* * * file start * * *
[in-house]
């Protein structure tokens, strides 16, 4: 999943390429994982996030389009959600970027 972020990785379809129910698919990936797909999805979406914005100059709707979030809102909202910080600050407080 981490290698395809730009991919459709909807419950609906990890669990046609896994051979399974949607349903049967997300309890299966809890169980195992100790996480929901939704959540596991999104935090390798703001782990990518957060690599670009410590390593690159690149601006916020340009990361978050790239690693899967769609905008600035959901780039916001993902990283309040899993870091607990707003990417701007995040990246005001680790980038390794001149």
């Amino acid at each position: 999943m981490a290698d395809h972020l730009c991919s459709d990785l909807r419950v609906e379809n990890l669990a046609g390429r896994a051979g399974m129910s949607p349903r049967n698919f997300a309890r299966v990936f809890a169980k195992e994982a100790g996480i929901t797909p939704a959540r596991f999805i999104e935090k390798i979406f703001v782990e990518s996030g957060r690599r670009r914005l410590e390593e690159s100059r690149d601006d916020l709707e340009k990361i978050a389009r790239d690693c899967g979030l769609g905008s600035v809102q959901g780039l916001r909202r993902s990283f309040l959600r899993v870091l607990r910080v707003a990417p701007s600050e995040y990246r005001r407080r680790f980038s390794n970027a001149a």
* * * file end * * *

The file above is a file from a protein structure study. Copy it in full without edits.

[in-house]
């Protein structure tokens, strides 16, 4: 999943390429994982996030389009959600970027 972020990785379809129910698919990936797909999805979406914005100059709707979030809102909202910080600050407080 981490290698395809730009991919459709909807419950609906990890669990046609896994051979399974949607349903049967997300309890299966809890169980195992100790996480929901939704959540596991999104935090390798703001782990990518957060690599670009410590390593690159690149601006916020340009990361978050790239690693899967769609905008600035959901780039916001993902990283309040899993870091607990707003990417701007995040990246005001680790980038390794001149």
């Amino acid at each position: 999943m981490a290698d395809h972020l730009c991919s459709d990785l909807r419950v609906e379809n990890l669990a046609g390429r896994a051979g399974m129910s949607p349903r049967n698919f997300a309890r299966v990936f809890a169980k195992e994982a100790g996480i929901t797909p939704a959540r596991f999805i999104e935090k390798i979406f703001v782990e990518s996030g957060r690599r670009r914005l410590e390593e690159s100059r690149d601006d916020l709707e340009k990361i978050a389009r790239d690693c899967g979030l769609g905008s600035v809102q959901g780039l916001r909202r993902s990283f309040l959600r899993v870091l607990r910080v707003a990417p701007s600050e995040y990246r005001r407080r680790f980038s390794n970027a001149a």